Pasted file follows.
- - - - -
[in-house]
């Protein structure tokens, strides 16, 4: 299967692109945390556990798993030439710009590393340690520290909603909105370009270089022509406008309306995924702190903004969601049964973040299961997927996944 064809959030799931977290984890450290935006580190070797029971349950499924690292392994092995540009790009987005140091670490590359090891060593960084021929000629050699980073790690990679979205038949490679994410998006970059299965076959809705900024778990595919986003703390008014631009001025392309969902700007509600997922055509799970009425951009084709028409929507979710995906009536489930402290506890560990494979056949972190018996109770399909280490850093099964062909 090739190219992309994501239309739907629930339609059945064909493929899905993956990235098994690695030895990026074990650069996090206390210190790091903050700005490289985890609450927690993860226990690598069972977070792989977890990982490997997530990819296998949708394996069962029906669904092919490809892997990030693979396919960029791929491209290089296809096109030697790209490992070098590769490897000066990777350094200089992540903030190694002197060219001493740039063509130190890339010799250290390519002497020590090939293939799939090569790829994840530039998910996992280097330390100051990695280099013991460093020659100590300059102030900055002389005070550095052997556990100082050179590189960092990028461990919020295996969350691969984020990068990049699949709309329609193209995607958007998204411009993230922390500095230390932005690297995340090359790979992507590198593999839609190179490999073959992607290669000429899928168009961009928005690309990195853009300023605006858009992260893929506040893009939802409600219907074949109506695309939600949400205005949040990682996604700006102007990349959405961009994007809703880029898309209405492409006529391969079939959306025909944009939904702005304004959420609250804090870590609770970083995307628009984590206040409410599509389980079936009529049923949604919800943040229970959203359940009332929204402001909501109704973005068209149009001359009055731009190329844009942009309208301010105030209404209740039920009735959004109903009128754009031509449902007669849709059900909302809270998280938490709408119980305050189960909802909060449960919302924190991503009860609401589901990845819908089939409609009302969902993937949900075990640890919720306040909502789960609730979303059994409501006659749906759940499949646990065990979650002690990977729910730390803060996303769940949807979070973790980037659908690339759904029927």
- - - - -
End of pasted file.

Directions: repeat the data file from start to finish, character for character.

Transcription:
[in-house]
């Protein structure tokens, strides 16, 4: 299967692109945390556990798993030439710009590393340690520290909603909105370009270089022509406008309306995924702190903004969601049964973040299961997927996944 064809959030799931977290984890450290935006580190070797029971349950499924690292392994092995540009790009987005140091670490590359090891060593960084021929000629050699980073790690990679979205038949490679994410998006970059299965076959809705900024778990595919986003703390008014631009001025392309969902700007509600997922055509799970009425951009084709028409929507979710995906009536489930402290506890560990494979056949972190018996109770399909280490850093099964062909 090739190219992309994501239309739907629930339609059945064909493929899905993956990235098994690695030895990026074990650069996090206390210190790091903050700005490289985890609450927690993860226990690598069972977070792989977890990982490997997530990819296998949708394996069962029906669904092919490809892997990030693979396919960029791929491209290089296809096109030697790209490992070098590769490897000066990777350094200089992540903030190694002197060219001493740039063509130190890339010799250290390519002497020590090939293939799939090569790829994840530039998910996992280097330390100051990695280099013991460093020659100590300059102030900055002389005070550095052997556990100082050179590189960092990028461990919020295996969350691969984020990068990049699949709309329609193209995607958007998204411009993230922390500095230390932005690297995340090359790979992507590198593999839609190179490999073959992607290669000429899928168009961009928005690309990195853009300023605006858009992260893929506040893009939802409600219907074949109506695309939600949400205005949040990682996604700006102007990349959405961009994007809703880029898309209405492409006529391969079939959306025909944009939904702005304004959420609250804090870590609770970083995307628009984590206040409410599509389980079936009529049923949604919800943040229970959203359940009332929204402001909501109704973005068209149009001359009055731009190329844009942009309208301010105030209404209740039920009735959004109903009128754009031509449902007669849709059900909302809270998280938490709408119980305050189960909802909060449960919302924190991503009860609401589901990845819908089939409609009302969902993937949900075990640890919720306040909502789960609730979303059994409501006659749906759940499949646990065990979650002690990977729910730390803060996303769940949807979070973790980037659908690339759904029927």